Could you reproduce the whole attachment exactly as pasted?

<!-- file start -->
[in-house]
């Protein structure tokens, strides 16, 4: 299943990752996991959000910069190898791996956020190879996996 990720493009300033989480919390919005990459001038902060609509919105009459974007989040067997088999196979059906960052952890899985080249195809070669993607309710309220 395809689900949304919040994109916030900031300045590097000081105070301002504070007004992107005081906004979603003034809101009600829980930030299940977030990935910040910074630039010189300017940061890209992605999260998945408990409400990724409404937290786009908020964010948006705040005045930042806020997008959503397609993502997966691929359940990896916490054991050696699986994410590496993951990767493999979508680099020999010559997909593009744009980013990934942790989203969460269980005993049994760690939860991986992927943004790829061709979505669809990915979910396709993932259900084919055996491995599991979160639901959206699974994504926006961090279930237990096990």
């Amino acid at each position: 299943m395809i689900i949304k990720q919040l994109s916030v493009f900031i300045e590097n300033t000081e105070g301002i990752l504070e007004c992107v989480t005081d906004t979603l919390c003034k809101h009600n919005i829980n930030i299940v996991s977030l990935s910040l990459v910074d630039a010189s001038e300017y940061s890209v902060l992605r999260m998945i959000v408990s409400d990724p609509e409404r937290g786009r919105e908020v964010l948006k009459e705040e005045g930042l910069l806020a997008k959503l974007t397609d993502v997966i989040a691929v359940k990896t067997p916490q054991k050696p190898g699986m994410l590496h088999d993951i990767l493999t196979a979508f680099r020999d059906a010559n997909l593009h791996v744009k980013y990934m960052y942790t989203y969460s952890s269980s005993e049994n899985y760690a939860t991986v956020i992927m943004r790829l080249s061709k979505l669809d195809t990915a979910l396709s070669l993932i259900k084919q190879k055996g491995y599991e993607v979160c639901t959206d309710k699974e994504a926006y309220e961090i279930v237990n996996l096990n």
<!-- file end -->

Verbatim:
[in-house]
């Protein structure tokens, strides 16, 4: 299943990752996991959000910069190898791996956020190879996996 990720493009300033989480919390919005990459001038902060609509919105009459974007989040067997088999196979059906960052952890899985080249195809070669993607309710309220 395809689900949304919040994109916030900031300045590097000081105070301002504070007004992107005081906004979603003034809101009600829980930030299940977030990935910040910074630039010189300017940061890209992605999260998945408990409400990724409404937290786009908020964010948006705040005045930042806020997008959503397609993502997966691929359940990896916490054991050696699986994410590496993951990767493999979508680099020999010559997909593009744009980013990934942790989203969460269980005993049994760690939860991986992927943004790829061709979505669809990915979910396709993932259900084919055996491995599991979160639901959206699974994504926006961090279930237990096990």
């Amino acid at each position: 299943m395809i689900i949304k990720q919040l994109s916030v493009f900031i300045e590097n300033t000081e105070g301002i990752l504070e007004c992107v989480t005081d906004t979603l919390c003034k809101h009600n919005i829980n930030i299940v996991s977030l990935s910040l990459v910074d630039a010189s001038e300017y940061s890209v902060l992605r999260m998945i959000v408990s409400d990724p609509e409404r937290g786009r919105e908020v964010l948006k009459e705040e005045g930042l910069l806020a997008k959503l974007t397609d993502v997966i989040a691929v359940k990896t067997p916490q054991k050696p190898g699986m994410l590496h088999d993951i990767l493999t196979a979508f680099r020999d059906a010559n997909l593009h791996v744009k980013y990934m960052y942790t989203y969460s952890s269980s005993e049994n899985y760690a939860t991986v956020i992927m943004r790829l080249s061709k979505l669809d195809t990915a979910l396709s070669l993932i259900k084919q190879k055996g491995y599991e993607v979160c639901t959206d309710k699974e994504a926006y309220e961090i279930v237990n996996l096990n």